Tag Archives: nostalgia

Talking Fisher Price smartphone

via Raspberry Pi

Back in the mid-seventies, when I was even smaller and more adorable than I am today, my parents bought me a Fisher Price Chatter Telephone. I’m sure many of you had one too. Mine was called Bert. I loved him, chewed him, made imaginary phone calls on him, and pretended he was a pet dog. (With a rotary dial and a handset, natch.)

chatter telephone

This year, I was surprised on visiting Lorna, our Trademark Compliance Elf, and her two small children, to discover that the Chatter Telephone is still manufactured, even though no child born in the 21st century recognises things with rotary dials and giant handsets as phones. (Phones are the little black slab things that we use to Skype with distant aunties, and they definitely don’t have wheels.)

Grant Gibson got his hands on a modern Chatter Telephone for his son, who didn’t seem particularly moved by it (probably because little black slab, Skype, etc.) So he decided to hack it into something a bit more interactive, and came up with this. A Chatter Smartphone.

The rotary dial provides the inputs, sound is output through the modern Chatter Telephone’s speakers (the vintage ones didn’t have speakers, but the modern ones play clips from Toy Story), and he’s added a servo motor to control the googly eyes. This particular Chatter Smartphone has been set up to deliver weather information, cinema listings, and more; as well as offering information on demand, it can issue alerts, so Grant’s family knows when he’s left the office and is on his way home, or if the ISS is passing overhead. If you make your own, Grant has provided code so you can adapt yours to your own needs.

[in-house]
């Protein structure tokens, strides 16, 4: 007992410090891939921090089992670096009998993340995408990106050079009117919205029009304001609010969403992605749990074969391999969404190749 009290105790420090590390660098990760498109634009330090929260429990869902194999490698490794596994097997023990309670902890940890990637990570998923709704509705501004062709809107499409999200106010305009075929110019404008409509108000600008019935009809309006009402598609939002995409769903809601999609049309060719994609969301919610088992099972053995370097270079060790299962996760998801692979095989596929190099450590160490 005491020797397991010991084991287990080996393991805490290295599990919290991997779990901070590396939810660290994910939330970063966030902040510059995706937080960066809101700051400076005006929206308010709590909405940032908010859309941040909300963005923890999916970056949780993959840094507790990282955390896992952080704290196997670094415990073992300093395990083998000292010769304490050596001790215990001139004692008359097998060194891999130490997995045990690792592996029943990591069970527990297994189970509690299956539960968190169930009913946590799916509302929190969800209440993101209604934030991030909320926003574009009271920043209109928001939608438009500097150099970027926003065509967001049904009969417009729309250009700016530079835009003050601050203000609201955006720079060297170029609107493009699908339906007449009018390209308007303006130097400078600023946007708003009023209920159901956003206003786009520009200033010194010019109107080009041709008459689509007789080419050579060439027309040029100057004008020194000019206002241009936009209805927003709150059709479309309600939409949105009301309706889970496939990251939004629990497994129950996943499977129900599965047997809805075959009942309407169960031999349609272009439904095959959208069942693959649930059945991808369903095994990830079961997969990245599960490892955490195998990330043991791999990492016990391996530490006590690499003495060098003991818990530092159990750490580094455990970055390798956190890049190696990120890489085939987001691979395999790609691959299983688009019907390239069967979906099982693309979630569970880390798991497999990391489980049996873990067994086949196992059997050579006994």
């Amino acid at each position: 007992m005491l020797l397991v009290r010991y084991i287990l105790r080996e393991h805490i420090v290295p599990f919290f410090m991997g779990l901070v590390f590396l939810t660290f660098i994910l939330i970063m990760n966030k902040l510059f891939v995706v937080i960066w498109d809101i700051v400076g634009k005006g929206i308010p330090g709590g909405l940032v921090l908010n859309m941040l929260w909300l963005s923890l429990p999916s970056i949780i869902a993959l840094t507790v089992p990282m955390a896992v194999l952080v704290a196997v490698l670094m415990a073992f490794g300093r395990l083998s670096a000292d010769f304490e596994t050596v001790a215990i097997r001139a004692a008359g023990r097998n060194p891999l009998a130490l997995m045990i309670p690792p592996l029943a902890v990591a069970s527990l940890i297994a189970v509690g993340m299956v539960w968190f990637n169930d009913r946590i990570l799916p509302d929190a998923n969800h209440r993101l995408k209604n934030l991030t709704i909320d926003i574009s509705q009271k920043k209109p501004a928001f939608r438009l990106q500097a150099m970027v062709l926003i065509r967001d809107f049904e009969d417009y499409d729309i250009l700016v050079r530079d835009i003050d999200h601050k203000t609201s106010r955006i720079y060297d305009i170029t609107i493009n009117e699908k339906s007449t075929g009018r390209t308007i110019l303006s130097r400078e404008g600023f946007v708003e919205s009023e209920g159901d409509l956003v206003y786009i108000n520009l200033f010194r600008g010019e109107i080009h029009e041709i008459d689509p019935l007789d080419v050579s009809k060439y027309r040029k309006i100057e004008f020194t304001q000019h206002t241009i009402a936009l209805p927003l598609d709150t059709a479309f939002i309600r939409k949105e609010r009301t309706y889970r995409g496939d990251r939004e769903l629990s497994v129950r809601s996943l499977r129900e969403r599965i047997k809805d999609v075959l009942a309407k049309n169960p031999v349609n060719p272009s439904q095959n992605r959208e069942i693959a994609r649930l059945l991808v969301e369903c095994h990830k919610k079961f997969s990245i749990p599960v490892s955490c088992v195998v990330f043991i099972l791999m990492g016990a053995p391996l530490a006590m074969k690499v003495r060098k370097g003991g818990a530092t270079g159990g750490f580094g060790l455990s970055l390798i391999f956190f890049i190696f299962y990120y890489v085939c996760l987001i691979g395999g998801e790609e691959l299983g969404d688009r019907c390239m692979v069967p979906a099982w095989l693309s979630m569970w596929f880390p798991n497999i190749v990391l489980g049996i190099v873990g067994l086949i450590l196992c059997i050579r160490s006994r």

chatter phone hack in progress

You’ll find comprehensive build instructions, along with all the electronics help and code you’ll need, at Grant’s blog. Thanks Grant – we love it!

 

MUD Pi

via Raspberry Pi

Readers of a certain age are in for a shot of delicious nostalgia today. Back in the dawn of time (i.e. the 1990s), many of us had our first taste of multiplayer gaming in text mode, playing things called MUDs, or Multi-User Dungeons. MUDs are where games like World of Warcraft and virtual worlds like Second Life have their roots – and they were enormous fun.

Duncan Jauncey wrote something called Alternate Universe MUD ten years ago, and he’s just ported it to the Pi.

If you want to relive some of the text-based fun you had back in the 90s, head over to Duncan’s website, where you’ll find some more information and installation instructions for your Pi.